What is the average real estate agent salary?

Wondering how much real estate agents earn? We've got you covered! (Updated for 2024)

The FTRS Team

The FTRS Team

We get asked what the average real estate agent salary is a lot, so let's talk a bit about how much real estate agents get paid. According to Payscale.com in 2024 the average real estate agent in the US makes between $27,000 and $152,000 a year, and in 2023 the highest performing agent in Massachusetts sold over $454 *million* in real estate according to MLS. It's probably safe to say that they were paid a lot more than $152,000 in commissions. So that's a really wide range of possible incomes!

Why is there so much variation in how much real estate agents make? There's lots of different reasons, which we'll talk about in this article. The first big factor is that your average real estate agent is paid as a 1099 independent contractor, which means that they're only paid when they make a sale. When an agent makes a sale they're paid a commission on the property's sale price. This commission amount is negotiated when buyers and sellers work with agents to buy or sell a property. The amount of the commission depends on a lot of different factors, like the agent's experience, what other competing agents offered to charge, what sector of the market the property is in, and so forth.

Because real estate agents are often paid as independent contractors, their pay structure is unique when they get paid a commission. Not sure what an independent contractor is? From Wikipedia:

An independent contractor is a natural person, business, or corporation that provides goods or services to another entity under terms specified in a contract or within a verbal agreement. Unlike an employee, an independent contractor does not work regularly for an employer but works as and when required, during which time he or she may be subject to law of agency. Independent contractors are usually paid on a freelance basis. (Emphasis mine)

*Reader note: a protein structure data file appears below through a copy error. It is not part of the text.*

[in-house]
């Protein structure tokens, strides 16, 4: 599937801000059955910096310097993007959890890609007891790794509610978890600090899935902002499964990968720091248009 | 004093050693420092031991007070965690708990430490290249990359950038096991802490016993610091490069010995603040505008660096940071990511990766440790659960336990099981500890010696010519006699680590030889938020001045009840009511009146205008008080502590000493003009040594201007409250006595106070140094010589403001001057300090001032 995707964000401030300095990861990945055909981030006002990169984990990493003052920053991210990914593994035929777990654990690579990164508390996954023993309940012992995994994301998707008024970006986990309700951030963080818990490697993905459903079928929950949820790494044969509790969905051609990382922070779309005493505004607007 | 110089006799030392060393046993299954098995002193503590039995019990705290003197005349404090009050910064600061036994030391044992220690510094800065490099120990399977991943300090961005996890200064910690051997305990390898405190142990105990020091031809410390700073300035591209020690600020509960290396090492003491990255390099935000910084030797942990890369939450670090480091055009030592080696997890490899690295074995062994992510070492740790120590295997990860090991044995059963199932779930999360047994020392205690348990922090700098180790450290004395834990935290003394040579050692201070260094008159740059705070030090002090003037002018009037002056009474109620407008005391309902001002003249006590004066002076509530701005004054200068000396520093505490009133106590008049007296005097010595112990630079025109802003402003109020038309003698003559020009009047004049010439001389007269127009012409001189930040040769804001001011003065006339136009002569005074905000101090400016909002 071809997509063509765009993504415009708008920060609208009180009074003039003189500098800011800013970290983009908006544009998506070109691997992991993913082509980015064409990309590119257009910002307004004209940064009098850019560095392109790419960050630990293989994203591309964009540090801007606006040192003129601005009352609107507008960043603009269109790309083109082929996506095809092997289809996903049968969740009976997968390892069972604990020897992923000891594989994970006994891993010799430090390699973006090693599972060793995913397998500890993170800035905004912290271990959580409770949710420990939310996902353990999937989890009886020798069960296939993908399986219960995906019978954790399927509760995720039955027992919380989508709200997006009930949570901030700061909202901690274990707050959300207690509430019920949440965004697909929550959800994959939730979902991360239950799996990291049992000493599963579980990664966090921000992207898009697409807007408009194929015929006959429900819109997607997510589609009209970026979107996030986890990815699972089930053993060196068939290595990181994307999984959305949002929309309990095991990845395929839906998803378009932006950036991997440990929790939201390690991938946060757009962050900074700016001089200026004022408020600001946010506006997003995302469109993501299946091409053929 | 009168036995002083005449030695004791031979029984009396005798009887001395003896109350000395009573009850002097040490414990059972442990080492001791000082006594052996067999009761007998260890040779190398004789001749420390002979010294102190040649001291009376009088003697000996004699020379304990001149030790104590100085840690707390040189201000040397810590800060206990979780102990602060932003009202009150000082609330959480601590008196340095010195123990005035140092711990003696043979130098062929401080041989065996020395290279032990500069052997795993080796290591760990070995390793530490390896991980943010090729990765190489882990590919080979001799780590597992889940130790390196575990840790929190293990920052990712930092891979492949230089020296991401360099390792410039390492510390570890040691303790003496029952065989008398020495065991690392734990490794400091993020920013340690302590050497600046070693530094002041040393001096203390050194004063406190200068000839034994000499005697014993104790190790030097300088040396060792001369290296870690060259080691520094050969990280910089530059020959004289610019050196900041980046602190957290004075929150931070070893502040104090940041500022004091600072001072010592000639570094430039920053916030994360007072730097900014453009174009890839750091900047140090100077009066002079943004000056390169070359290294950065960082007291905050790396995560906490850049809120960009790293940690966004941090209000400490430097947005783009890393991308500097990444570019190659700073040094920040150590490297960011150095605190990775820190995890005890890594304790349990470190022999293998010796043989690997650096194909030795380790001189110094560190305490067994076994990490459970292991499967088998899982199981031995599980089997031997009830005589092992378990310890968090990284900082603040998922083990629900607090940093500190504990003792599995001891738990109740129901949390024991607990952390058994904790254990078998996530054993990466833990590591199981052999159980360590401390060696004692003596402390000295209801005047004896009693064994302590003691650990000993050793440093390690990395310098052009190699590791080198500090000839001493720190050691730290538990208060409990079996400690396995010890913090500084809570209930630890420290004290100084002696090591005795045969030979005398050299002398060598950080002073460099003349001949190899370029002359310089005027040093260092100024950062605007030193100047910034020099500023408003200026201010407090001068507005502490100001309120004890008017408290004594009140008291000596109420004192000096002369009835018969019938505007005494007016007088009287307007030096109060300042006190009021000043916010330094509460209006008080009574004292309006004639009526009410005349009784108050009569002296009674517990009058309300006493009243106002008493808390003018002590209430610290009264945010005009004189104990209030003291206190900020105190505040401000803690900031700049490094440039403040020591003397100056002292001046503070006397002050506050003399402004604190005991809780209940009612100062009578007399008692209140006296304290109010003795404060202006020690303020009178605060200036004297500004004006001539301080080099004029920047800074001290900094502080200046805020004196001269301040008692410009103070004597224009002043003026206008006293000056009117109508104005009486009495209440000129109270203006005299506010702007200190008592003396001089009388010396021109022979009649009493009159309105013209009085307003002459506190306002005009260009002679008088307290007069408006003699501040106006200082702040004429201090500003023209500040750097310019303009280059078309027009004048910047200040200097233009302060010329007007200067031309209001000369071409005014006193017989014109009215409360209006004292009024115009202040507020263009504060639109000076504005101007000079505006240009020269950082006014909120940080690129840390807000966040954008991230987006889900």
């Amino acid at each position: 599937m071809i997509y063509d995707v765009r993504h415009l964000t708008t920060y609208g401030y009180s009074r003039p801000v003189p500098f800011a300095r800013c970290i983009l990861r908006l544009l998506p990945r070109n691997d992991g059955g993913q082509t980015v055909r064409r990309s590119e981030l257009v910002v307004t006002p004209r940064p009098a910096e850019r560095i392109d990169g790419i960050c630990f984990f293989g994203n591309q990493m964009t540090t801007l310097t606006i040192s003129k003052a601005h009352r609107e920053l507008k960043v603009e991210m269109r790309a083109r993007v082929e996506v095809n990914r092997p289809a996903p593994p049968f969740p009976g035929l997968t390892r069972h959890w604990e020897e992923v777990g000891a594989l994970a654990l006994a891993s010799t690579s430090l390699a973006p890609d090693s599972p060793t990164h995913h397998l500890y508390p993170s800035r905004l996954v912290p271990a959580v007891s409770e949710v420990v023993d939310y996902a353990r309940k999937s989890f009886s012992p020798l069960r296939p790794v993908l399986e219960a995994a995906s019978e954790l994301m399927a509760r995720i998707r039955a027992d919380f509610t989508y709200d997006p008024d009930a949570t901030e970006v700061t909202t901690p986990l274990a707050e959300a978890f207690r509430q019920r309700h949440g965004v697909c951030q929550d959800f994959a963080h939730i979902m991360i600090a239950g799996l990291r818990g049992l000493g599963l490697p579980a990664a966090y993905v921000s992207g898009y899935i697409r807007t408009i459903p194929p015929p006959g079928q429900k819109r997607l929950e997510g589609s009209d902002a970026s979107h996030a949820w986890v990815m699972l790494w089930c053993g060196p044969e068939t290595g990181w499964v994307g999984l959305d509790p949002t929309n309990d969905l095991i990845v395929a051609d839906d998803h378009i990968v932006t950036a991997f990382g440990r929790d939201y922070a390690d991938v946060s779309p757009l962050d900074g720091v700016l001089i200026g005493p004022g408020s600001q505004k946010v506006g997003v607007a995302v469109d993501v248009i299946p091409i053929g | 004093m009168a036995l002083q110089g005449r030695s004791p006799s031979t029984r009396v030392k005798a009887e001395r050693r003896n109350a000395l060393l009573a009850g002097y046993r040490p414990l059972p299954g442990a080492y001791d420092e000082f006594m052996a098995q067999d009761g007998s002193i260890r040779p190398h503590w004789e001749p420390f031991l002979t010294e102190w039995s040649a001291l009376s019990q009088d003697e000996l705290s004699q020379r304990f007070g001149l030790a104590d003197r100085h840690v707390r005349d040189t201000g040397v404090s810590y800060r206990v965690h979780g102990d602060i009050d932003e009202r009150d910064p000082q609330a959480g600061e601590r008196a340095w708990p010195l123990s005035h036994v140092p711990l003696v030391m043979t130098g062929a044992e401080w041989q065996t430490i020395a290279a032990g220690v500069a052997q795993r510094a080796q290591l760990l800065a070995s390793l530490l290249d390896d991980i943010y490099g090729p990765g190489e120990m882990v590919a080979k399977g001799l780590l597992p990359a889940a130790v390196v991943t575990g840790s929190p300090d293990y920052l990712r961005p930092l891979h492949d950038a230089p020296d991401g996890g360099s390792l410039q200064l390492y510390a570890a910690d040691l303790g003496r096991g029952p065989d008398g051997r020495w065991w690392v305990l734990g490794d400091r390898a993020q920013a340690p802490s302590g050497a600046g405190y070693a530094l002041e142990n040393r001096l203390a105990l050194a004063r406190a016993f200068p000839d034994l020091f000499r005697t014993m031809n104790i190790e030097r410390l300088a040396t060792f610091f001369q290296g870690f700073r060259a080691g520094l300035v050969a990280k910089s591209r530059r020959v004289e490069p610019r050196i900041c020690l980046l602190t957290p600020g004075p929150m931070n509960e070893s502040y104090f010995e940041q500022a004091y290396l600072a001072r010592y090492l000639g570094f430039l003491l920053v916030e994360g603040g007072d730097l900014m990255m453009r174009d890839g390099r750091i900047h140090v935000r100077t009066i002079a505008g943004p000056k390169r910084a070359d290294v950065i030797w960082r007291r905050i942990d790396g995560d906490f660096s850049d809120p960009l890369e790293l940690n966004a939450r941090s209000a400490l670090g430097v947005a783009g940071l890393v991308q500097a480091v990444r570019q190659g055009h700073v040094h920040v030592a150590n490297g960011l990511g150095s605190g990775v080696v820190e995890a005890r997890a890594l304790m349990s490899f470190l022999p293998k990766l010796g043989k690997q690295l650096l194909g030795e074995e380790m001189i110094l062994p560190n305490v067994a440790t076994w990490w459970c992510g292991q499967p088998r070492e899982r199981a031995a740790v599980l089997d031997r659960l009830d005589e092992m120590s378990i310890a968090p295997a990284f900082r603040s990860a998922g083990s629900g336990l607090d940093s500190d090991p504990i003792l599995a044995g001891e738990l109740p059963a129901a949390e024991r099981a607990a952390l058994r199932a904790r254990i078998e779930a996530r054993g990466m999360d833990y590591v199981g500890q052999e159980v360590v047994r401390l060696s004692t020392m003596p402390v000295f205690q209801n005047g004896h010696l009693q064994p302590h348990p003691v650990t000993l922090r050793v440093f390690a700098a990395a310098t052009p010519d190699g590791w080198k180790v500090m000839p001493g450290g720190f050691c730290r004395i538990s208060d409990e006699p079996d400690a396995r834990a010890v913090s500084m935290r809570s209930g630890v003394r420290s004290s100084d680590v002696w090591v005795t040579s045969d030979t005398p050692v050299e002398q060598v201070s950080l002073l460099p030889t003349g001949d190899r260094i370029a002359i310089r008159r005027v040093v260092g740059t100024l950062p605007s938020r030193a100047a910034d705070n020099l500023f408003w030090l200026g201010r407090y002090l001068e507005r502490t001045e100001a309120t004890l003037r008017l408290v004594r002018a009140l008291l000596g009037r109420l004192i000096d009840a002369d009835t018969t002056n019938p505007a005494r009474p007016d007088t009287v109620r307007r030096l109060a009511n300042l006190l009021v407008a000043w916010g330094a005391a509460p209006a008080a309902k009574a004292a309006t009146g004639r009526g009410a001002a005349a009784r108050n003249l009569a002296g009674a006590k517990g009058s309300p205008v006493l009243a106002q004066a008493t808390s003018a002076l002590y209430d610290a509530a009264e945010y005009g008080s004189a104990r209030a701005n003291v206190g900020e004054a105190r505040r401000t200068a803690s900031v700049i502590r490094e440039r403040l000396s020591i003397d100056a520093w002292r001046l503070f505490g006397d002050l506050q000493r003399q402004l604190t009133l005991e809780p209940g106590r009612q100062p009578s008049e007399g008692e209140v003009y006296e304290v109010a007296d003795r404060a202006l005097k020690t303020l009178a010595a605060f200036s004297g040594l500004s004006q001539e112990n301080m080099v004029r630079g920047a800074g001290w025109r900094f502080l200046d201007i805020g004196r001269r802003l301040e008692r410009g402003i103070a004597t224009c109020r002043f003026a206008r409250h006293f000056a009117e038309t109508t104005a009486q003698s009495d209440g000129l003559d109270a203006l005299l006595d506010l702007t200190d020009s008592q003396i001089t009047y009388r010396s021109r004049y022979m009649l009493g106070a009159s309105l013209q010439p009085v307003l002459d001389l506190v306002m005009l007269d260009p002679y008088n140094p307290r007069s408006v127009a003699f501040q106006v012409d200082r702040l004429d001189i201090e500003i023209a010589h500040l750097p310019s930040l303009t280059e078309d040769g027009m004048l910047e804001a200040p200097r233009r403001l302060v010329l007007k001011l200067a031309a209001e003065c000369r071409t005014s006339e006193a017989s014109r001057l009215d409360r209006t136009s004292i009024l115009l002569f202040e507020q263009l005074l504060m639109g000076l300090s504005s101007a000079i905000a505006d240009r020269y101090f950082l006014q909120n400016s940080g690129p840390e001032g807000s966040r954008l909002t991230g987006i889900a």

What this means in plain English is that real estate salespeople are treated as though they're self-employed; if they do well, they get paid well, and vice-versa. This means that the sky's the limit when it comes to your annual salary as a real estate agent, but it also means that your pay is proportionate to your effort. You can't just sit back, relax, and expect to cash a fat paycheck at the end of the week. Real estate sales is one of the few jobs where merit and hard work, rather than seniority and office politics, determines how much you get paid. Good news for those that are tired of the 9-5 grind and waiting for a promotion, but you can't expect to cash an easy paycheck every week if you haven’t sold any homes!

Also, keep in mind that choosing to specialize in either sales or rentals will have a significant impact on how much money you make (if you're looking at getting into commercial real estate, that's a whole other ball game - this article by the National Association of Realtors is a great primer). Basically, you can break down the difference between specializing in sales and rentals like this: there's more money in selling homes, but renting apartments is easier to get started in.

Why is there usually more money in sales? It's because commissions in sales are often significantly larger than rental commissions because the transactions are so much larger. Sales agents often negotiate to get paid a percentage of the home's sales price or charge a fixed fee, while rental agents often negotiate to be paid some portion of the rental amount as commission (or again charge a fixed fee). Because average sales prices tend to be much higher than average rental amounts (though not *always*, such as in commercial real estate), the corresponding commissions tend to be larger as well (though again, not always).

But keep in mind that building up your business as a sales agent is a challenge. After all, for many people this is the largest transaction of their lives. You wouldn't choose just any old agent to help you make that transaction! By comparison, building a rental business is more straightforward: advertise rental listings online, which are often provided to you by your office, and you'll have plenty of inquiries and prospective tenants to work with. All of the hard work in rentals begins after advertising the property, when you need to provide excellent service to your client (most often the landlord) and their future tenants. Because of this, starting with a mix of rentals and sales often makes a lot of sense for new agents, since jumping straight into sales can mean spending three to six months building up a client base without making much money.